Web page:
What did Jeanne and Clara take away from their experience? Firstly, in terms of finances, there are always surprises, which is why it's so important to save up a significant amount of money in advance. Even though they had a general idea of what to expect, they soon realized that the costs were piling up at every step (follow-up appointments, tests, blood tests, etc.). In total, Jeanne estimates that the project cost $16,000. "After you add it all up, it seems crazy. The entire process caused us enormous stress, but at least we had no financial stress. So, for a couple on a tighter budget..."

"Good drug coverage is crucial to reducing costs," says Jeanne. That's what allowed her and Clara to cut the IVF bill in half (by about $12,000). She also recommends considering the optional tests that clinics offer at the beginning of the process. "We're both thrifty people, so we didn't see the need to pay for them, or to add delays by going through the public system," she says. "But in hindsight, we realized that the tests would have allowed us to detect and solve certain problems earlier." This would have saved them money—and anguish—in the long run.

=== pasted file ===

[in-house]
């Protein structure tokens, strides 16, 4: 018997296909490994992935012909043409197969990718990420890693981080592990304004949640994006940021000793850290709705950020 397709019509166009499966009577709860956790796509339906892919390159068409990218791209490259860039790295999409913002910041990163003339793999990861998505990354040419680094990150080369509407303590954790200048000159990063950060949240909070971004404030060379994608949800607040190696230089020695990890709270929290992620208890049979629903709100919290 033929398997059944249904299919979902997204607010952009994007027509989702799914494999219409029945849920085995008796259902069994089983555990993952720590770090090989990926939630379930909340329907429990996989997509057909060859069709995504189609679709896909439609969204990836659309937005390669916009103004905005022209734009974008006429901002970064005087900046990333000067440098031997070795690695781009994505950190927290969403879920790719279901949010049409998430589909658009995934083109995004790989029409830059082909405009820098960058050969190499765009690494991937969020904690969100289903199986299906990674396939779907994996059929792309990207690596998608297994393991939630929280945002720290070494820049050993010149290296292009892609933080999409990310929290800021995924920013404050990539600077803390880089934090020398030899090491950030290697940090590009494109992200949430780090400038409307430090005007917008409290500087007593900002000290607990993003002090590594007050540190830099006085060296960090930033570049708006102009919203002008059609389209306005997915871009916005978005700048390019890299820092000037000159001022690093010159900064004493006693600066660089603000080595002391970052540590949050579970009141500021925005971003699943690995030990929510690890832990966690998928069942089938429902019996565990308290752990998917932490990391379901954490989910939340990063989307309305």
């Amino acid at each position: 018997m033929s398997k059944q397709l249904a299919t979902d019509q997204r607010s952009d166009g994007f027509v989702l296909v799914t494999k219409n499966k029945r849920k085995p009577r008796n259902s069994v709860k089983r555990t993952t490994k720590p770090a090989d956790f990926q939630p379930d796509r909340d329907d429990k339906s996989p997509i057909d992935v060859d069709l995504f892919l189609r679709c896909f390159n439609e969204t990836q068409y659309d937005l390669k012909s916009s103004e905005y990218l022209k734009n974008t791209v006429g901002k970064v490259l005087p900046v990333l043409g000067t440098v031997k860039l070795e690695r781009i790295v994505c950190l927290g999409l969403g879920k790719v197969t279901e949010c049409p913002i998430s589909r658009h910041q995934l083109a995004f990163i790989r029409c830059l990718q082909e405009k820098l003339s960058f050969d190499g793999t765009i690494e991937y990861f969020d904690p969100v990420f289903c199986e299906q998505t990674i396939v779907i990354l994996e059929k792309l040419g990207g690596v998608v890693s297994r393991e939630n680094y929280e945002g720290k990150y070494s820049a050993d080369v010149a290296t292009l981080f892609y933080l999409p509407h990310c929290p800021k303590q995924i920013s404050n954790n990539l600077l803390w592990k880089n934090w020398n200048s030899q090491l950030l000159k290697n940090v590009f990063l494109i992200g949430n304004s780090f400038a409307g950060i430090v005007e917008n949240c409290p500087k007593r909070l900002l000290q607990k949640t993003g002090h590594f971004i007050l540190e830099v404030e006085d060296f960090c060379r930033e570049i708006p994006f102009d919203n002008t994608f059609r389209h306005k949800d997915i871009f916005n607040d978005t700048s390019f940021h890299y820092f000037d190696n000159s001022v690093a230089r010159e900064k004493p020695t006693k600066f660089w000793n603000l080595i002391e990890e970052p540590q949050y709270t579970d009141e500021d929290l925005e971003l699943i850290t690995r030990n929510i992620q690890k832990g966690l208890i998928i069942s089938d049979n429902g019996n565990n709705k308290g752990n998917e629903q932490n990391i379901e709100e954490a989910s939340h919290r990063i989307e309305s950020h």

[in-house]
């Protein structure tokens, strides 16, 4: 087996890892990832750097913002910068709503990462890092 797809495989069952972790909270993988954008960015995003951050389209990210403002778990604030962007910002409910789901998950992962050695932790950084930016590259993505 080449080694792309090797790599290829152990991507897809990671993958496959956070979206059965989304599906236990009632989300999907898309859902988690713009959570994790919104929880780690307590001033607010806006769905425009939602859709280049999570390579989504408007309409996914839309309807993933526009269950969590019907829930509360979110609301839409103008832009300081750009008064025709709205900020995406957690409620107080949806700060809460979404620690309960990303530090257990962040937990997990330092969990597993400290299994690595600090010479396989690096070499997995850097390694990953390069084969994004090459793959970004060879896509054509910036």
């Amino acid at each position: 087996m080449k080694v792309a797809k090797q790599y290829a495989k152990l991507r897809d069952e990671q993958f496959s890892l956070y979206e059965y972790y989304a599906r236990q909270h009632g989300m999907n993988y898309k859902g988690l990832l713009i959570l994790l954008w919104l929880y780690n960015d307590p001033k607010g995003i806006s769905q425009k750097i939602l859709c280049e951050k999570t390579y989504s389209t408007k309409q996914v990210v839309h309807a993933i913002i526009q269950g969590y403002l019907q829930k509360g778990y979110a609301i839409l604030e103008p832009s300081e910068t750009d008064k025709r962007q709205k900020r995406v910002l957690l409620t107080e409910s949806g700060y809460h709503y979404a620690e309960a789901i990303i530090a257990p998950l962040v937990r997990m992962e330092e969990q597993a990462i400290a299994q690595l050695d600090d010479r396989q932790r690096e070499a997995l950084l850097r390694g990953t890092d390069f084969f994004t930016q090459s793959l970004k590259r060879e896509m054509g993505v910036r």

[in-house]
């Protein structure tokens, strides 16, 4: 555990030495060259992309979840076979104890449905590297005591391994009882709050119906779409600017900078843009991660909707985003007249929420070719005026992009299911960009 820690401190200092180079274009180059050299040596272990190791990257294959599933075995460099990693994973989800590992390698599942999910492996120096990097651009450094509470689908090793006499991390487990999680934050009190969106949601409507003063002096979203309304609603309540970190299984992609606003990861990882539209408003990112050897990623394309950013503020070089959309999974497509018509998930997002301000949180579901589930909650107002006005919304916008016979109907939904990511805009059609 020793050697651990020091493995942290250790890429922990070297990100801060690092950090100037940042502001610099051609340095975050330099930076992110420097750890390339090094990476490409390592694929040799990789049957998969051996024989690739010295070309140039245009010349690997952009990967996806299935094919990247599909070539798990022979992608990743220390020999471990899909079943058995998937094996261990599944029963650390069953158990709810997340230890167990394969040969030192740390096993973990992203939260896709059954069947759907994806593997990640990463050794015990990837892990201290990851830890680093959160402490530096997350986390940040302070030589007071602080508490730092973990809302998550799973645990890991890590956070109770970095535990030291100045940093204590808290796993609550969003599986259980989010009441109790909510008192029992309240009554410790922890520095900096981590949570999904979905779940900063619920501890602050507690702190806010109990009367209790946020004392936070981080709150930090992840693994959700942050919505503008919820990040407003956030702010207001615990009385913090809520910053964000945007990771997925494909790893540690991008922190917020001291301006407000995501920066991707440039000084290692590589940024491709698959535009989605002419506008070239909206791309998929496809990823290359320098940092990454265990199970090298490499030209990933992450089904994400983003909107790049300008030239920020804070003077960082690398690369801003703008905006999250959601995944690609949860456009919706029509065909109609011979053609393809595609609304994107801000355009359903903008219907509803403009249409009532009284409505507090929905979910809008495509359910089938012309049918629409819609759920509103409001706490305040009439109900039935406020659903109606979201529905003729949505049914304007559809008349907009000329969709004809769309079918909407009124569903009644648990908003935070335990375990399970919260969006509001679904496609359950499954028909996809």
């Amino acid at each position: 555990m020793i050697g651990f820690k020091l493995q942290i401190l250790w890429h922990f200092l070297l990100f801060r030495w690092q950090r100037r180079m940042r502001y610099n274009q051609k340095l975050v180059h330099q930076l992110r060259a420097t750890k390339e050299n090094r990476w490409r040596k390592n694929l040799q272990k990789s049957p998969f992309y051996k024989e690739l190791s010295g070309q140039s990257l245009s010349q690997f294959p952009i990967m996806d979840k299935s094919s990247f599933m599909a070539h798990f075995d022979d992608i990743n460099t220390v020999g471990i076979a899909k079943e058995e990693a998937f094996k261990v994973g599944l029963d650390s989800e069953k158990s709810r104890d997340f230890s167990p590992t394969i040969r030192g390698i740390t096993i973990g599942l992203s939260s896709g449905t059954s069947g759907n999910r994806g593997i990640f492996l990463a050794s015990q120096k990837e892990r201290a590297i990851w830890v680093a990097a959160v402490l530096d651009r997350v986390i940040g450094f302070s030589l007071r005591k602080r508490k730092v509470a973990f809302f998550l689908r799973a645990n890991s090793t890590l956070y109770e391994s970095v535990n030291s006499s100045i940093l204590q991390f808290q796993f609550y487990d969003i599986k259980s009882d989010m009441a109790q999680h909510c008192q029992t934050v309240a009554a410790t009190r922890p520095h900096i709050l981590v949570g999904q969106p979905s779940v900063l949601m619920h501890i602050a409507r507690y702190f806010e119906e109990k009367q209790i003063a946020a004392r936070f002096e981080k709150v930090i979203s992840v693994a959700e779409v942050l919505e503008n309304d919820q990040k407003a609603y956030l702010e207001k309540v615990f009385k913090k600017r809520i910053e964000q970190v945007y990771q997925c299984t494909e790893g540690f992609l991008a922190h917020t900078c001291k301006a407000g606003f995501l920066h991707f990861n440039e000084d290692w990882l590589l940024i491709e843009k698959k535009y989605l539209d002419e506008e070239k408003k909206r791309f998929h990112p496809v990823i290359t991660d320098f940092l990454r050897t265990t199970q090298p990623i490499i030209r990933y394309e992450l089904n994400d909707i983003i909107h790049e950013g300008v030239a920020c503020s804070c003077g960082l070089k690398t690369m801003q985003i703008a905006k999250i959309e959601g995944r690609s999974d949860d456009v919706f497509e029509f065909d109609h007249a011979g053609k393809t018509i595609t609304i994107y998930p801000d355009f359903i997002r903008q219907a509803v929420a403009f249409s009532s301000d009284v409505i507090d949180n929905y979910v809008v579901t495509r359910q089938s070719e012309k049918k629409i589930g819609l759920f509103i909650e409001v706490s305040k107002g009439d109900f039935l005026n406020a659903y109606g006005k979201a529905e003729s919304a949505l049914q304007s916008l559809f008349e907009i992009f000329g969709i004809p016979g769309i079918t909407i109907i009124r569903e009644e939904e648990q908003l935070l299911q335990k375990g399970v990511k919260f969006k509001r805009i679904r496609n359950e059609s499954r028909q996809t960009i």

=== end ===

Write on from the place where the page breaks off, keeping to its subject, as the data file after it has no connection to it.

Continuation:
Support, communication, faith

Jeanne is upfront: one of the best decisions she and Clara made, during the toughest time, was to see a psychologist who works with couples undergoing fertility treatments. "When it comes to fertility, the approach is very, very medical. Nobody talks about psychological support—they don't present it as an option, either." During the difficult initial stages, the couple had to take the initiative to seek help and work hard to find support resources. "It's really important," stresses Jeanne. "But for the moment, it's something you're expected to figure out on your own."